Indigenous, First Nations, Inuit and Métis – learning more about Canada’s First Peoples

It is important to take time to learn more about Indigenous history and culture. The Indigenous peoples have lived on this land for thousands of years, long before Europeans ever explored these shores. This blog simply opens the door for you to learn more about the original peoples of Turtle Island and encourages you to dig deeper and learn more. It is also important to note that in many cases, labels or names were developed by the Government of Canada and not necessarily by the original peoples themselves.


‘Indigenous peoples’ is a collective name for the original peoples of Turtle Island and their descendants. These original peoples include First Nations, Inuit and Métis.

In Canada, over 1.67 million people identify themselves as an Indigenous person according to the 2016 Census.

Indigenous peoples are the fasted growing population in Canada.


First Nations

First Nations walked this land for thousands of years. Today, there are more than 630 First Nation communities in Canada, which represent more than 50 Nations and 50 Indigenous languages. Traditionally, First Nations were peoples who lived south of the tree line, and mainly south of the Arctic Circle.

According to the 2016 census by Statistics Canada, 977,230 people in Canada identified as being of First Nations heritage, a growth of 39.3 per cent since 2006.

It is important to note that today, members of various nations more frequently identify by their tribal or national identity only, e.g., “I’m Haida“, or “We’re Kwantlens“, in recognition of the distinct First Nations.

There isn’t just one culture for all First Nations. Each nation has its own culture, customs, traditions and world views. Each nation’s culture is influenced by their experience with the land (Mother Earth), with each other and the Creator.

Through years of colonization and attempts of assimilation outlawing of cultural practices and relocation, First Nations have kept their traditions alive. Today’s youth are embracing their cultures and sharing it with the world.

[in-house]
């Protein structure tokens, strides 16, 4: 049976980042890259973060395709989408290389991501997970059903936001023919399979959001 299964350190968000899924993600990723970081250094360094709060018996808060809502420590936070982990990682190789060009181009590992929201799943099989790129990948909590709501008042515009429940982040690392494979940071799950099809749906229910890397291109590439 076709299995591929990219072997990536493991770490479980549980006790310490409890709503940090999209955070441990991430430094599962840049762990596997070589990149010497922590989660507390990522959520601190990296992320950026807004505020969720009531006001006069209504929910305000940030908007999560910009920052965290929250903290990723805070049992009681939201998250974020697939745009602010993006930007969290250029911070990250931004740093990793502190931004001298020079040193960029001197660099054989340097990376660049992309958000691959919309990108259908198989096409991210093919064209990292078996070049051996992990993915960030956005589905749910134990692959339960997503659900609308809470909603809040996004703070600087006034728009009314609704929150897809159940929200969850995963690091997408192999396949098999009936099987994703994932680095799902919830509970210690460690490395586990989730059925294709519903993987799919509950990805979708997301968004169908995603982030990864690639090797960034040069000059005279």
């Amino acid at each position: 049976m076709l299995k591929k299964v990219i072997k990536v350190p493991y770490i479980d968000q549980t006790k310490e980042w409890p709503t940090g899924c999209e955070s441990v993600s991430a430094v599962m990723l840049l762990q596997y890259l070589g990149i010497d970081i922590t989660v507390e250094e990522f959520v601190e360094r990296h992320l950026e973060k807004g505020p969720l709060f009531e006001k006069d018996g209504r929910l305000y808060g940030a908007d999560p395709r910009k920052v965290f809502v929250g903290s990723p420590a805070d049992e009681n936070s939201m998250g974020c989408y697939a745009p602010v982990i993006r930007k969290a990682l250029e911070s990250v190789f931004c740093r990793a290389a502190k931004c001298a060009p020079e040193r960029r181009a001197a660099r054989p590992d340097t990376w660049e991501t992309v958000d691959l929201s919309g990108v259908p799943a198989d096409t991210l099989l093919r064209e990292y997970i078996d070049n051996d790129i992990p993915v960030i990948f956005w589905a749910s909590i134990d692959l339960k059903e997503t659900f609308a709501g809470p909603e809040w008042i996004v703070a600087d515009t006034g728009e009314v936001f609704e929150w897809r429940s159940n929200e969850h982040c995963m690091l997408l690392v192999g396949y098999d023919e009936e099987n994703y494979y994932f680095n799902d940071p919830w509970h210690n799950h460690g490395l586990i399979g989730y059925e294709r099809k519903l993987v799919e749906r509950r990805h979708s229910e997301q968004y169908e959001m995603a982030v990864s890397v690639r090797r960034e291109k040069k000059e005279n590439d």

Notorious Cree :


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Une publication partagée par James Jones (@notoriouscree)


The Inuit have lived in the area known as Inuit Nunangat for 5000 years. This land in Canada’s North covers 36% of Canada’s land mass and 50% of Canada’s coastline.

Inuit is Inuktitut for “the people”. An Inuit person is known as an Inuk.

Four regions make up Inuit Nunangat, the Inuvialuit Settlement Region which is northern Northwest Territories, Nunavut, Nunavik (Northern Quebec) and Nunatsiavut (Northern Labrador) and includes 53 communities.

Inuit were hunters and fishers and to this day, most Inuit prefer “country food”, which includes seal, whale, duck, caribou, fish and berries.

The culture is closely linked with their relationship with the land and the sometimes harsh climate. Inuit culture is resilient and strong, despite the efforts of the colonizers. Today, the language is one of the strongest Indigenous languages in Canada by proportion of speakers. Young artists embrace traditional art forms in contemporary ways through the creation of art/sculpture, throat singing, dance, clothing design featuring seal skin, caribou, and fox.

The Inuit have negotiated several land claims and are forging the way for Inuit self-determination by keeping the language alive, reclaiming cultural ways and place names and having the country listen to their world view.

Follow @proudlyindigenouscrafts to discover more!


The Métis are the third distinct group of Indigenous Peoples in Canada. Métis comes from the French word meaning mixed blood. Louis Riel, the legendary Métis leader and Manitoba’s founder, writes that Métis have paternal ancestry from those who worked for the Hudson’s Bay Company and the North-West Companies usually French and their maternal ancestry from mothers of First Nations tribes.

They have taken parts of both cultures and created their own distinct culture with their own language called Michif.

In Canada, Métis are mostly found in the three Prairie Provinces (Manitoba, Saskatchewan, Alberta), as well as parts of Ontario, British Columbia, and the Northwest Territories.

In 2016, 587,545 people in Canada self-identified as Métis. They represented 35.1% of the total Indigenous population and 1.5% of the total Canadian population.

Like the other distinct groups, the Métis take great pride in their culture. There are known for their distinct language, clothing that includes the arrow sash, fiddle music and jigging and their land based economy.

Here is a look at the Métis sash:

This is a brief look at the three Indigenous distinct societies but hopefully, it will intrigue you to learn more about their history, traditions, language, and culture. It is important to also learn more about the journey to self determination for all Indigenous peoples living on Turtle Island.